Edgartown selectmen reacted sharply Monday after learning that state Sen. Julian Cyr and Rep. Dylan Fernandes had co-filed legislation to establish a Martha’s Vineyard housing bank — nearly three months before the matter was set to come before voters.

“They jumped the gun on this one,” Edgartown selectman Arthur Smadbeck said at the board’s weekly meeting.

An advisor from Senator Cyr’s office said by phone Monday evening that the legislation was a preemptive measure in the event that Island towns vote in favor of the housing bank at annual town meetings this spring.

“The legislation . . . . is [a] placeholder bill that was filed pending the outcome of what the town meetings vote on,” said Leslie Sandberg. “If they vote for it, the legislation will move forward. If they don’t vote for it, it won’t go anywhere else.”

A heated campaign is now under way on the Island to push for passage of a housing bank bolstered by funds from the recently enacted short-term rental tax law. Selectmen in the three down-Island towns have begun to mount their own vigorous opposition to the idea, calling it premature and financially risky.

Proponents of the housing bank successfully petitioned for two articles to go on every annual town meeting warrant this spring — one to establish the housing bank, one to use 50 per cent of the short-term rental tax to fund it — via a home rule petition through the state legislature

Earlier this year, Edgartown selectmen joined with Oak Bluffs selectmen to send a letter to Mr. Cyr and Mr. Fernandes opposing the legislation.

“Both the Edgartown board of selectmen and finance advisory committee . . . have unanimously voted to not recommend the housing bank,” the letter said in part.

Tisbury selectmen have also said they oppose the bill.

On Monday, Mr. Smadbeck and selectman Margaret Serpa said they were disappointed to learn that the Cape and Islands delegation had filed the bill months ago, against the expressed wishes of local government.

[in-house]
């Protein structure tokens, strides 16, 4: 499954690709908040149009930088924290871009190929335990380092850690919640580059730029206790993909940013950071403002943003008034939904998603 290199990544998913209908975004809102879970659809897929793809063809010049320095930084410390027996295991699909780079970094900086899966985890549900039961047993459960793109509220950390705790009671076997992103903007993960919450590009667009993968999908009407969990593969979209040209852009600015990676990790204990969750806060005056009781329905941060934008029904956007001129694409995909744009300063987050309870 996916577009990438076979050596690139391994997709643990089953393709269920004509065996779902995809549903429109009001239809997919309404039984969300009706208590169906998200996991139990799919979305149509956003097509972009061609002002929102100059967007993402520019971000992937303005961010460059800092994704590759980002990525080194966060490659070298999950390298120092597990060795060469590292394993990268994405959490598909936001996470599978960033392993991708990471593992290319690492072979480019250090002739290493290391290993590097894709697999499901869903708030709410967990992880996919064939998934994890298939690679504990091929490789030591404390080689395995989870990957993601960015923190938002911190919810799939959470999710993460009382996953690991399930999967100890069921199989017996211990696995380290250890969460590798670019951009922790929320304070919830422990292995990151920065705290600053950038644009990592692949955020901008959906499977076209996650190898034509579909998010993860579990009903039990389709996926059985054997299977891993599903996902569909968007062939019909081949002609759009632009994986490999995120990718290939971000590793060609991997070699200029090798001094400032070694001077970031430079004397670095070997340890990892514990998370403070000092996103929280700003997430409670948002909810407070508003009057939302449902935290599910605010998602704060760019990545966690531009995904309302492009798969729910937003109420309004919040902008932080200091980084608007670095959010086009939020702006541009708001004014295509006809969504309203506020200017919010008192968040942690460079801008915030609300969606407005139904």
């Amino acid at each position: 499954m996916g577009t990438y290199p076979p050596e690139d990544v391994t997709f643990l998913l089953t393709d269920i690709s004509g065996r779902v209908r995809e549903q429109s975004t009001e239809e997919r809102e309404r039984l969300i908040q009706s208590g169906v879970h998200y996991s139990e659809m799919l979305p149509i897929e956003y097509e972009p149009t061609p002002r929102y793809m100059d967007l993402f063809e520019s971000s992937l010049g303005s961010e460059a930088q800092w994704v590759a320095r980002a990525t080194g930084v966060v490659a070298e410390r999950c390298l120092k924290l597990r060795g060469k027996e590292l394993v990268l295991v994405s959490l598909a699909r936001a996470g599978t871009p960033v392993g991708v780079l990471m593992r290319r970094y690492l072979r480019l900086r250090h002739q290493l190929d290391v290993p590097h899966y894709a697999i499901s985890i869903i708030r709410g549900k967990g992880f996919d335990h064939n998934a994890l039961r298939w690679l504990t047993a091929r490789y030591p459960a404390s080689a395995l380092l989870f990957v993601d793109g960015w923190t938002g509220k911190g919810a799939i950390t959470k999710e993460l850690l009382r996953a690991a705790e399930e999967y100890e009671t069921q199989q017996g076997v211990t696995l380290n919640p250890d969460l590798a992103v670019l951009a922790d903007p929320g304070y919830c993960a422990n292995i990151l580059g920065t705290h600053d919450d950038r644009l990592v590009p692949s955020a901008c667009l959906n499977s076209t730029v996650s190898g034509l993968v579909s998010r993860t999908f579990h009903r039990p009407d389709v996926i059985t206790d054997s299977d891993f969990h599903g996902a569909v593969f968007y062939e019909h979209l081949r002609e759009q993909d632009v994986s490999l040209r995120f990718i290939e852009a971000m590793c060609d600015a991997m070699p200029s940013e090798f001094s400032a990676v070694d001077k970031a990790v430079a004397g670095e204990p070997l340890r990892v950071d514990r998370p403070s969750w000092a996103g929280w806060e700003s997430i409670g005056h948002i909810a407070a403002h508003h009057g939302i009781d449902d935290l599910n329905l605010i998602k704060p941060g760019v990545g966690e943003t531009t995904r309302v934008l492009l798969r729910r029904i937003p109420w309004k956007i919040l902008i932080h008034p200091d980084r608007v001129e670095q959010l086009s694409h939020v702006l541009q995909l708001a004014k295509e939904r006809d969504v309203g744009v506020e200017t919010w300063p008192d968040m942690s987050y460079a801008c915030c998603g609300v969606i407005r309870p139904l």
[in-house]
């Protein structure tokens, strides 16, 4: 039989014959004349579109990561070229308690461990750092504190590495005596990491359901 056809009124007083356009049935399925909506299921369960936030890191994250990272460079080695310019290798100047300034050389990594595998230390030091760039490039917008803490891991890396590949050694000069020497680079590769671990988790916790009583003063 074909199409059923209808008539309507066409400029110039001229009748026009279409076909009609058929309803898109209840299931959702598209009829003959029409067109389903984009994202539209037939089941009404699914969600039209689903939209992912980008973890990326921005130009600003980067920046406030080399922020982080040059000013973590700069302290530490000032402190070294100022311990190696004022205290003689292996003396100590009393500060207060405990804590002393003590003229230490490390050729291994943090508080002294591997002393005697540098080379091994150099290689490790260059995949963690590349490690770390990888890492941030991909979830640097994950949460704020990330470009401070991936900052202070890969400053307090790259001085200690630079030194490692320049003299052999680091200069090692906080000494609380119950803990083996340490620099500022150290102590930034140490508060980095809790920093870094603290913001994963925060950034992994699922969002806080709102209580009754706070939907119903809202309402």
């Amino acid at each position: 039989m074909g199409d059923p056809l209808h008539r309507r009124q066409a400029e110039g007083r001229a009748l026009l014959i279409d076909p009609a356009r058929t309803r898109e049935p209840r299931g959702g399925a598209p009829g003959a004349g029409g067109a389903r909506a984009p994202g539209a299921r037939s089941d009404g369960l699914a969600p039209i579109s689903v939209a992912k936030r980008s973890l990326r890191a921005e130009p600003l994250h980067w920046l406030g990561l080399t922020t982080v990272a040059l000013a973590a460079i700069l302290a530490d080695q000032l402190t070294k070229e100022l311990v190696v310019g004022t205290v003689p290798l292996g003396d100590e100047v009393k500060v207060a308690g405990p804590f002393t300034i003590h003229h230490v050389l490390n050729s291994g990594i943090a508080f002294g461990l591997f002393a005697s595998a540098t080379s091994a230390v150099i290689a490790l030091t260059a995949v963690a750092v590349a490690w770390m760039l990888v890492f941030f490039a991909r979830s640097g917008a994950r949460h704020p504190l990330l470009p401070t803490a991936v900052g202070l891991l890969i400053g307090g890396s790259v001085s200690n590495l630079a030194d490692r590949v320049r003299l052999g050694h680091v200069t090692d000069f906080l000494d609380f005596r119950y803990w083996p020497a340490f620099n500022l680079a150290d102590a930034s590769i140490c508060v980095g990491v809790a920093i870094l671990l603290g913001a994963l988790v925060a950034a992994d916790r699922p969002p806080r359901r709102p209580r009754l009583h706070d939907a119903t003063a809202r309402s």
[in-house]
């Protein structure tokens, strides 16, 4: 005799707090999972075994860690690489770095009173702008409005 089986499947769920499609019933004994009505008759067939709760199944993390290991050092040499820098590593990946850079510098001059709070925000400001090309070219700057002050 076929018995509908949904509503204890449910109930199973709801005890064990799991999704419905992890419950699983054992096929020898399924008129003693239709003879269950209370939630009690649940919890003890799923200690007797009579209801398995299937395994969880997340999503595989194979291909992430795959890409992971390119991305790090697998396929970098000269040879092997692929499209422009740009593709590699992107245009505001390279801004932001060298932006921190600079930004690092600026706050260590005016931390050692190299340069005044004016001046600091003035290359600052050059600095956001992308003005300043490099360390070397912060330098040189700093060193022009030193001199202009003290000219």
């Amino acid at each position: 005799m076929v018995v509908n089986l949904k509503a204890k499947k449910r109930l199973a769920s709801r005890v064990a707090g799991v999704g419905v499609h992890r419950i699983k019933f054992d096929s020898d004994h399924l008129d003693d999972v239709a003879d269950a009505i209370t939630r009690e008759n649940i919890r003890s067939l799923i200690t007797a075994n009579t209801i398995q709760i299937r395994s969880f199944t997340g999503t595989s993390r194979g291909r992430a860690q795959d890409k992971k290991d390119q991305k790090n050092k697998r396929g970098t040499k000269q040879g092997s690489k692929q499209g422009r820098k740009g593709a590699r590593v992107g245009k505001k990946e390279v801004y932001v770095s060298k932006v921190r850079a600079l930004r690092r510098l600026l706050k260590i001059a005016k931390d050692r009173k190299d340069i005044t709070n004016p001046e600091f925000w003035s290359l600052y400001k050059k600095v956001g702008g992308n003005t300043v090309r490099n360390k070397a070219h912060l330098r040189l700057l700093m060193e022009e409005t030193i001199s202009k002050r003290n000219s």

“It turns out that they filed it back in January and never told us,” Mr. Smadbeck said. “In fact, even when we had discussions with them they were very evasive. I don’t know why they didn’t at least let us know they were going to file this legislation.”

He said it was unusual for representatives to file legislation on behalf of towns without the approval of selectmen or town voters. He also said that after the selectmen sent their letter opposing the bill, he received a phone call from Mr. Fernandes complaining about the letter.

In response, Mr. Smadbeck and Ms. Serpa agreed Monday to send another letter reiterating the board’s position on the bill and requesting that the legislators inform them the next time they file legislation relevant to the town.

“Look, in the future, if you’re going to file legislation on behalf of our town, have the courtesy to come here and find out what we think about it,” Mr. Smadbeck said.

The bill, filed in both the house and senate, would establish a regional entity, structured similarly to the Martha’s Vineyard Land Bank, for the purpose of preserving and creating year-round housing on Martha’s Vineyard. The bill is virtually identical to the town meeting warrant article set to go before voters this month and next.

There is no language in the bill regarding the funding source for the housing bank, although a second warrant article on every town warrant asks voters to earmark 50 per cent of the short term rental tax money for funding.

Ms. Sandberg said because the filing deadline for home rule petitions precedes town meetings on Martha’s Vineyard, filing the bill early would allow Mr. Cyr and Mr. Fernandes to shepherd the bill through the legislative process without having to wait until the next legislative session.

She said it does not mean Senator Cyr endorsed or supported the bill.

“We support what our constituents on Martha’s Vineyard want,” Ms. Sandberg said. “We’re agnostic about it because of the fact that we have to wait to see what will happen at the town meetings.”

The bill had been scheduled for a joint hearing on April 9 — the same day as annual town meetings in Edgartown, Oak Bluffs, Tisbury and West Tisbury. Ms. Sandberg said late Monday that it had been taken off the agenda.

“It was a mistake,” she said.